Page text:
In case the relationships among family members are unhealthy, the risk of psychological trauma increases significantly. Parental abuse and violence against children are severe threats since a child cannot provide adequate resistance and is forced to experience adults’ pressure. The National Child Traumatic Stress Network lists the traumas that arise from interpersonal relationships and create psychological complexes and challenges to normal development. By assessing their types, one can identify several types of trauma that can affect a family, in particular, intimate partner violence, physical or sexual abuse, as well as complex trauma. All these threats can manifest themselves in relation to both children and adults and carry risks to psychological and physical health.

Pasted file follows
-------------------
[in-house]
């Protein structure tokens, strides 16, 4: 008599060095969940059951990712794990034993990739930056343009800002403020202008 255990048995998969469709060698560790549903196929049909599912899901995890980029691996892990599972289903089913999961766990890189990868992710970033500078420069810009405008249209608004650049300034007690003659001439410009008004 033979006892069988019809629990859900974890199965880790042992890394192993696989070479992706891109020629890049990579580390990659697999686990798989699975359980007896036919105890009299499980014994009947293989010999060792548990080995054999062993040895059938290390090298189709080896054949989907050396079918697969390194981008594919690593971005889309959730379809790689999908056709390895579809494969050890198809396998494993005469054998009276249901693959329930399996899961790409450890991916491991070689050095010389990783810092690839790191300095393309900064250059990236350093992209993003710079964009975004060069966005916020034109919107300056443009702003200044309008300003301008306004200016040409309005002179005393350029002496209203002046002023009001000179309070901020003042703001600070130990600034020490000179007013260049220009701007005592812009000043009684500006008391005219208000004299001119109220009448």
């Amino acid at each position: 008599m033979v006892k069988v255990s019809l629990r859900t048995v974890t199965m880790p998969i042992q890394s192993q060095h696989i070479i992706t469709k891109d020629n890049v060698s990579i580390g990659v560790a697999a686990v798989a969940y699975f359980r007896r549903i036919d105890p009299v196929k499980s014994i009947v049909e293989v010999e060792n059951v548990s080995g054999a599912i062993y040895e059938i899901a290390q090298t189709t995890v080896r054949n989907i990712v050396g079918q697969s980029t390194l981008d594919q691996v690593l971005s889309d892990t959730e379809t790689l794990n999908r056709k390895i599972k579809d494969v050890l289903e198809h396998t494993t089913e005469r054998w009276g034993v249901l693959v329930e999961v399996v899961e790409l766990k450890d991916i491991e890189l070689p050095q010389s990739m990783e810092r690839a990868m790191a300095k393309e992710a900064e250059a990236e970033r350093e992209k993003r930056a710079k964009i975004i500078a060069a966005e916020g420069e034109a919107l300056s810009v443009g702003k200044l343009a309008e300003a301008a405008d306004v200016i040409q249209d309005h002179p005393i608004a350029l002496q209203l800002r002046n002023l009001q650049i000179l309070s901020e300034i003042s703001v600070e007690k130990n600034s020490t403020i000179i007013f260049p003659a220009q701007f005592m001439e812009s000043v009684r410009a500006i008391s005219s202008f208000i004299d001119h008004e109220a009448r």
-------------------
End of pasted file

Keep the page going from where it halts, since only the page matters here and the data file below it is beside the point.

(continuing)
Intimate partner violence is a trauma associated with domestic abuse. According to the National Child Traumatic Stress Network, this problem manifests itself in the relationships between spouses or current partners and consists in the deliberate infliction of harm, which can be both physical and mental. As a rule, women suffer from such injuries more often, but men can also become targets of intimate partner violence. Another trauma is physical or sexual abuse, which affects all family members, including children, and poses a severe threat to a child’s well-being. Adults exhibiting this form of violence carry great danger, and the timely detection of such abuse forms is an essential activity of social support services. Finally, complex trauma is the problem most experienced by children. Both difficult interpersonal relationships in the family and external factors, for instance, bullying at school, can be the prerequisites for the issue. All the aforementioned traumas threaten normal and healthy relationships in families, and assistance from competent social authorities may be the only step to minimize their consequences.